Case in point is the Shivaji park in Dadar (Mumbai), which has an almost non existent boundary wall, no guards, no gated entries, no tickets is by far the safest public space for women in Bombay, mainly because it is always occupied by several hundred people who roam around freely. Because of the low boundary wall, the road is easily accessible in a jump. In contrast to this is the Oval maidan, which has a ten feet high sharp edged iron fencing all around and has just one entry and exit points that are guarded. One never sees women strolling there since the strict sanitation alienates the space for many.

Privatization of spaces and denial of access to certain sections of society makes spaces dangerous for women. Another case in point, after the hawkers and book sellers were removed from the fort area of South Bombay, the area became desolate and dangerous for women, who earlier would stroll around till late browsing through books, eating pani puri and chatting on the roads, safe because of the sheer numbers of hawkers and food stalls.

Why Loiter? believes that the only way to make spaces safe is to access the right to risk, in large numbers, and occupy these spaces during day and night, thus making it accessible and safe for the entire society, and normalize women’s and other minorities’ presence in these spaces.

Women from all socio-economic backgrounds have the right to loiter. How can the movement become inclusive?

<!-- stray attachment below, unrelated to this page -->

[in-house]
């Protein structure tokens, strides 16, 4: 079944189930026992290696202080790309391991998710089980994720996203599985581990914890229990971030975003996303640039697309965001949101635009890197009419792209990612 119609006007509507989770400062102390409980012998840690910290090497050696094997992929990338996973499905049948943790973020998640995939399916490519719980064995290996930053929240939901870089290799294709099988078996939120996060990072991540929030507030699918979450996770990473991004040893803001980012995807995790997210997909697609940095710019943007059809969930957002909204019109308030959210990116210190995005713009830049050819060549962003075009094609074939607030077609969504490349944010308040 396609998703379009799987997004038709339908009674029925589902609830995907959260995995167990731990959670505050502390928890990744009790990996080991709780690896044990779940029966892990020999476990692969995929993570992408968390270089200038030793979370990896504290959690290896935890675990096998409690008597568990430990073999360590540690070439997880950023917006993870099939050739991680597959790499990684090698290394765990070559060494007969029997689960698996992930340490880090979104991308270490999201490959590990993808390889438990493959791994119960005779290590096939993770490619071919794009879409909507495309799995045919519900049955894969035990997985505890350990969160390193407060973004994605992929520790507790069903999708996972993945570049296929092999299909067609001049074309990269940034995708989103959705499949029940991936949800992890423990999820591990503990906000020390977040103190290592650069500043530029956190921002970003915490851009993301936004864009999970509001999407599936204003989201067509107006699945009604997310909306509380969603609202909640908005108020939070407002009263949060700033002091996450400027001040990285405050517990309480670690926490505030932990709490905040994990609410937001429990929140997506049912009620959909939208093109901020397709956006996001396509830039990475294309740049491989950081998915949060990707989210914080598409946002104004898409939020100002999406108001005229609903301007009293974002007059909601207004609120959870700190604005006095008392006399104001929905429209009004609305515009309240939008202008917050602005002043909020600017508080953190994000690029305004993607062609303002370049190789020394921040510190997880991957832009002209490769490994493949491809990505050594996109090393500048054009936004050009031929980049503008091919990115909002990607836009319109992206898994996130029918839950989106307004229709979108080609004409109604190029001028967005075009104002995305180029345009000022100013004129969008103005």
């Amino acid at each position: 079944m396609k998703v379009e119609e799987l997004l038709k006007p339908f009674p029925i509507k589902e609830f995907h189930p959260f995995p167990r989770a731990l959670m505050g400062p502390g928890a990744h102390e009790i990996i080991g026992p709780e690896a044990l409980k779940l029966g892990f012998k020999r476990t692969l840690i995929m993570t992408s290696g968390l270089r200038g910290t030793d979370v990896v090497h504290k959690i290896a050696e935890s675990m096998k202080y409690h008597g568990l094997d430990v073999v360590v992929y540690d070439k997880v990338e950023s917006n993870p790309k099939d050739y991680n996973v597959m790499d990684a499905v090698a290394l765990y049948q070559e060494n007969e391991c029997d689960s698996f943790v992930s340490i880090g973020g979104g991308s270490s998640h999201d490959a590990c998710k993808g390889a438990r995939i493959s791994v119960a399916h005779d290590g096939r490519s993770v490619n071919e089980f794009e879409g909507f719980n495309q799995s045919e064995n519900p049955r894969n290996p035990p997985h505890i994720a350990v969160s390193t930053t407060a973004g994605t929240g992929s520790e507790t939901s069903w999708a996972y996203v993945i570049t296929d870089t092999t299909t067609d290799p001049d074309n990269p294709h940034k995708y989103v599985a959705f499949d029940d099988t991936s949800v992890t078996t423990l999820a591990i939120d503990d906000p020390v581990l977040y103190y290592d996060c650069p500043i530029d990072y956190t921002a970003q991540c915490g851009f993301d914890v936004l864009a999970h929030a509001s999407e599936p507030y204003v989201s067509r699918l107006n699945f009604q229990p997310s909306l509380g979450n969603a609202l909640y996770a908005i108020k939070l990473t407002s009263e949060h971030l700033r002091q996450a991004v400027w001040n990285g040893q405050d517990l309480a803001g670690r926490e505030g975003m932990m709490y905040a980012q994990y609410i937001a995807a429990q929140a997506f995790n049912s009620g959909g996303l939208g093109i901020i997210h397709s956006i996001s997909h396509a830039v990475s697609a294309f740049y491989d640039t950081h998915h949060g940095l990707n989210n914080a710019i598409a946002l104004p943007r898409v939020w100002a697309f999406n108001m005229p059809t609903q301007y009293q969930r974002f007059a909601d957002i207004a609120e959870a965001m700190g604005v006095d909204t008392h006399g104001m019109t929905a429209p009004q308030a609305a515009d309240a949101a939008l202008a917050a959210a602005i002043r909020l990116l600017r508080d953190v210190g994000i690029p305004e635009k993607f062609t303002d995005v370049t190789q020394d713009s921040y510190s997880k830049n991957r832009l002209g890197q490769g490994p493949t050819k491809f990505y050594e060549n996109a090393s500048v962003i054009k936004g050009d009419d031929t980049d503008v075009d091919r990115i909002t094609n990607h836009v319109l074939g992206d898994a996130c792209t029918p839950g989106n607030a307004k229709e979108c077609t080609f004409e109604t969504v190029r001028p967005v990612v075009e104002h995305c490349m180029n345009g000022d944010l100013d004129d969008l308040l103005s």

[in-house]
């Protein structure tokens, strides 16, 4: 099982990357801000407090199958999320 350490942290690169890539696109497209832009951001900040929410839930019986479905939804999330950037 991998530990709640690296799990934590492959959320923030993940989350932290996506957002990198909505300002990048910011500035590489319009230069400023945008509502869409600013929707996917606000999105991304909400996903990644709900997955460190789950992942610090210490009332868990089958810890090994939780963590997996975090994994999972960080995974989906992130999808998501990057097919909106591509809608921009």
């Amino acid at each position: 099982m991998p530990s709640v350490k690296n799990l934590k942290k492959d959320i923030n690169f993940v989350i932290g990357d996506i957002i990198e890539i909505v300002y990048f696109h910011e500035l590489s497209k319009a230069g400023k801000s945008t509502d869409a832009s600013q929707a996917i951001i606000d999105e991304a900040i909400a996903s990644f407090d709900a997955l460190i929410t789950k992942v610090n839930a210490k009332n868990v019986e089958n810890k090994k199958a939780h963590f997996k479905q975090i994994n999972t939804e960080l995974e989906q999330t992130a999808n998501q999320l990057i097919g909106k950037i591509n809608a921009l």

Since the movement started very organically and through word of mouth, it included women that were my friends, friends of friends and acquaintances. Since we put up all photos and stories from our loitering sessions on social media and the whyloiter blog, we started getting a lot of enquiries from women unknown to us. Thus our reach grew, but still restricted itself to a certain socio economic class that has access to social media. But since its second year into being, the group has reached out to universities, groups and women in different cities, including Jaipur, Aligarh, Delhi and cities in Pakistan.

The authors of the book and I have been conducting workshops with college students and also with women’s and girls’ groups across the country. Recently we tied up with a Delhi-based NGO called CREA to conduct a two-day workshop on reclaiming public spaces and loitering with fifty tribal girls in Jharkhand. We have also produced a play called ‘Loitering’ that is co produced by the National Center for Performing Arts and we plan to show the play across the country in schools, colleges, women’s organisations and alternative spaces.

Apart from these ways of reaching out, the very act of loitering in public spaces that are free and open to all creates a gradual change in the minds of all that are watching, irrespective of class/caste/religion and inspires others to do the same.

What is your take on women-only spaces – be it in local trains or like we heard recently, a women-only liquor shop in Delhi? How do these support or detract from the movement for women’s right to equal access to public spaces?
I personally think that reserved coaches in trains and buses encourage women to access public spaces without the fear of harassment, although this situation should be a transition from being a patriarchal and regressive society to one that is evolved and progressive. The ideal situation would be to have no division of public spaces based on gender, including in washrooms and changing rooms, like it is in some countries in Europe, but since the situation for women in India is far from the ideal currently, I personally feel creating reservations of space in public transport is essential for women to step out and access public spaces.